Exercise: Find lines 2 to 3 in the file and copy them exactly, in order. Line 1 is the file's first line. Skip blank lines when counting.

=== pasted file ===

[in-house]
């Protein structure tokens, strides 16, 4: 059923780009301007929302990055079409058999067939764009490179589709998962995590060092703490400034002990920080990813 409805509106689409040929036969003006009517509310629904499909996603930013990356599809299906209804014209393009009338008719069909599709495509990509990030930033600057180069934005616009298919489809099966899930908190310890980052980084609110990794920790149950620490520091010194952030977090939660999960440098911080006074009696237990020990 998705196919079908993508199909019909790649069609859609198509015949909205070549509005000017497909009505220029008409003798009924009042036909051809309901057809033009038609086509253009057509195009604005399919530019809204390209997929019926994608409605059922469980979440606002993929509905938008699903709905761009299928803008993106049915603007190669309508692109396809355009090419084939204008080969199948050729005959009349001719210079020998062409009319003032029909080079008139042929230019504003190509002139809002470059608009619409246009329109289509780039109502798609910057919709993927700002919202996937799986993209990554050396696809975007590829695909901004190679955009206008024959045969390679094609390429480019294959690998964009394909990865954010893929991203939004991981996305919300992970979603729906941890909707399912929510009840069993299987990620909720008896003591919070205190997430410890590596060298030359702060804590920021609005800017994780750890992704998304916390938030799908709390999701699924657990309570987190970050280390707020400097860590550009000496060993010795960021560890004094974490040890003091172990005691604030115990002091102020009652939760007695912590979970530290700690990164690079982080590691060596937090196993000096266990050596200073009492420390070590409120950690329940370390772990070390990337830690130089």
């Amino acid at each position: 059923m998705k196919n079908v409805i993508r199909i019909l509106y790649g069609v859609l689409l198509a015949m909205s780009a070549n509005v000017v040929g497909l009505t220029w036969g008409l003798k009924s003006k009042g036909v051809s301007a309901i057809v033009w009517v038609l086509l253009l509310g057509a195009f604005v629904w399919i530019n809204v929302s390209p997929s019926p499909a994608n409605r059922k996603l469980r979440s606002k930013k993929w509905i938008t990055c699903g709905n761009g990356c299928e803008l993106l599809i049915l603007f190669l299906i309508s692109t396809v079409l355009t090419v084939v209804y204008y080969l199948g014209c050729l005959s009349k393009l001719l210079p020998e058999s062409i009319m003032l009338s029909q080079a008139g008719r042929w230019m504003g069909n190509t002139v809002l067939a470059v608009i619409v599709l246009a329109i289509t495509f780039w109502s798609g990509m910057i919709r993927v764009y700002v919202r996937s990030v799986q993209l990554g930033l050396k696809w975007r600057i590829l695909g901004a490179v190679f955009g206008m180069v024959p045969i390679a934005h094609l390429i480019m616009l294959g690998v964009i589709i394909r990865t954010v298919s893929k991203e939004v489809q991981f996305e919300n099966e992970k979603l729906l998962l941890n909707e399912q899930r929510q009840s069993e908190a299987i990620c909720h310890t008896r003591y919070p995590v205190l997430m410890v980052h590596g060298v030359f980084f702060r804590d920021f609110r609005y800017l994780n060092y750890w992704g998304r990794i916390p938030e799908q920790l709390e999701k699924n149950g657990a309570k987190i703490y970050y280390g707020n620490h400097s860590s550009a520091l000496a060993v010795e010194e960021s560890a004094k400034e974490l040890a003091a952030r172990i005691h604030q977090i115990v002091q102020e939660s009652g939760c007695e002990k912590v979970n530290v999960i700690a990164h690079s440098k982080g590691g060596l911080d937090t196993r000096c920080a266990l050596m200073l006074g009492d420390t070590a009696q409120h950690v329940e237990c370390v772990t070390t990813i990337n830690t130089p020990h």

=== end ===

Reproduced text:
């Protein structure tokens, strides 16, 4: 059923780009301007929302990055079409058999067939764009490179589709998962995590060092703490400034002990920080990813 409805509106689409040929036969003006009517509310629904499909996603930013990356599809299906209804014209393009009338008719069909599709495509990509990030930033600057180069934005616009298919489809099966899930908190310890980052980084609110990794920790149950620490520091010194952030977090939660999960440098911080006074009696237990020990 998705196919079908993508199909019909790649069609859609198509015949909205070549509005000017497909009505220029008409003798009924009042036909051809309901057809033009038609086509253009057509195009604005399919530019809204390209997929019926994608409605059922469980979440606002993929509905938008699903709905761009299928803008993106049915603007190669309508692109396809355009090419084939204008080969199948050729005959009349001719210079020998062409009319003032029909080079008139042929230019504003190509002139809002470059608009619409246009329109289509780039109502798609910057919709993927700002919202996937799986993209990554050396696809975007590829695909901004190679955009206008024959045969390679094609390429480019294959690998964009394909990865954010893929991203939004991981996305919300992970979603729906941890909707399912929510009840069993299987990620909720008896003591919070205190997430410890590596060298030359702060804590920021609005800017994780750890992704998304916390938030799908709390999701699924657990309570987190970050280390707020400097860590550009000496060993010795960021560890004094974490040890003091172990005691604030115990002091102020009652939760007695912590979970530290700690990164690079982080590691060596937090196993000096266990050596200073009492420390070590409120950690329940370390772990070390990337830690130089």
């Amino acid at each position: 059923m998705k196919n079908v409805i993508r199909i019909l509106y790649g069609v859609l689409l198509a015949m909205s780009a070549n509005v000017v040929g497909l009505t220029w036969g008409l003798k009924s003006k009042g036909v051809s301007a309901i057809v033009w009517v038609l086509l253009l509310g057509a195009f604005v629904w399919i530019n809204v929302s390209p997929s019926p499909a994608n409605r059922k996603l469980r979440s606002k930013k993929w509905i938008t990055c699903g709905n761009g990356c299928e803008l993106l599809i049915l603007f190669l299906i309508s692109t396809v079409l355009t090419v084939v209804y204008y080969l199948g014209c050729l005959s009349k393009l001719l210079p020998e058999s062409i009319m003032l009338s029909q080079a008139g008719r042929w230019m504003g069909n190509t002139v809002l067939a470059v608009i619409v599709l246009a329109i289509t495509f780039w109502s798609g990509m910057i919709r993927v764009y700002v919202r996937s990030v799986q993209l990554g930033l050396k696809w975007r600057i590829l695909g901004a490179v190679f955009g206008m180069v024959p045969i390679a934005h094609l390429i480019m616009l294959g690998v964009i589709i394909r990865t954010v298919s893929k991203e939004v489809q991981f996305e919300n099966e992970k979603l729906l998962l941890n909707e399912q899930r929510q009840s069993e908190a299987i990620c909720h310890t008896r003591y919070p995590v205190l997430m410890v980052h590596g060298v030359f980084f702060r804590d920021f609110r609005y800017l994780n060092y750890w992704g998304r990794i916390p938030e799908q920790l709390e999701k699924n149950g657990a309570k987190i703490y970050y280390g707020n620490h400097s860590s550009a520091l000496a060993v010795e010194e960021s560890a004094k400034e974490l040890a003091a952030r172990i005691h604030q977090i115990v002091q102020e939660s009652g939760c007695e002990k912590v979970n530290v999960i700690a990164h690079s440098k982080g590691g060596l911080d937090t196993r000096c920080a266990l050596m200073l006074g009492d420390t070590a009696q409120h950690v329940e237990c370390v772990t070390t990813i990337n830690t130089p020990h």